Julius Caesar: Man, Soldier, and Tyrant

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Wordsworth Editions, 1998 - History - 336 pages
3 Reviews
This text covers Caesar's rise to power, and deals in detail with his campaign in Gaul. It follows his career from then until his death, through the conflict with Pompey and the futile Alexandrian campaign. The tactics and strategy of Caesar's wars are related to their political and diplomatic matrix, and through his conduct as a general, much of his character is revealed. Fuller concludes that Caesar was no innovator in the art of war, but that his great gift was for dash - frequently extracting himself from an apparently impossible position by the speed and impetus of his response. But frequently the position was due in the first place to Caesar's own error.

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User Review  - Schmerguls - LibraryThing

999 Julius Caesar: Man, Soldier, and Tyrant, by Major-General J. F. C. Fuller (read 23 Feb 1969) After I read this book and Natthias Gelzer's book on Caesar I said: It is amazing to me how little I ... Read full review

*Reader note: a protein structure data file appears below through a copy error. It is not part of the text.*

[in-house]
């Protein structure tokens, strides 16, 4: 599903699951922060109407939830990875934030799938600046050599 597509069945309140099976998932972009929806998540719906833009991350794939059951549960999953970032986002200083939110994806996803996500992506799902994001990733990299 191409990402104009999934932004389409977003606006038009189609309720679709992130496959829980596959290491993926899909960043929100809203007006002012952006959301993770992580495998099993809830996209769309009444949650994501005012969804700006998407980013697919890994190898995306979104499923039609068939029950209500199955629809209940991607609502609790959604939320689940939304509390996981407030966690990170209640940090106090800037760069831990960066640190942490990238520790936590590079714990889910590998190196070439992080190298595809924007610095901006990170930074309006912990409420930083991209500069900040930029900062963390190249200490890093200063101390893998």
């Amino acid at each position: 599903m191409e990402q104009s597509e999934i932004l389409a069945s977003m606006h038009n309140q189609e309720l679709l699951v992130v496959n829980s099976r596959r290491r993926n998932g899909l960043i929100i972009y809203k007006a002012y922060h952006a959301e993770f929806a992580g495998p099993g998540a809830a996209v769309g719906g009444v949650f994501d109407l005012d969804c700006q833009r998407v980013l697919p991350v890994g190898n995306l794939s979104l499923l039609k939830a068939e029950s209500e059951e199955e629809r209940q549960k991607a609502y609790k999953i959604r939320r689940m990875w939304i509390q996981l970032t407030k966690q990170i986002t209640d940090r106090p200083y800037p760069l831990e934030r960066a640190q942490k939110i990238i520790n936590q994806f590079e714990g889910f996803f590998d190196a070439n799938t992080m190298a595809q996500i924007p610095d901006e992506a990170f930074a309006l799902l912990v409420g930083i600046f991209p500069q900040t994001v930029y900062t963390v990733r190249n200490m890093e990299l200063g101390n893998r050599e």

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User Review  - jerry-book - LibraryThing

Good review of Caesar. But a lot is just copied from Caesar, not much in the way of insight. Read full review

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About the author (1998)

J. F. C. Fuller was one of the most important and original military thinkers of the twentieth century. He served as a lieutenant in Britain's Boer War, organized the first British tank corps in World War I, and developed the strategy and tactics of tank warfare that were later put to use by the Nazis for their World War II blitzkriegs. His many books include "A Military History of the Western World" (3 volumes) and "The Generalship of Alexander the Great,

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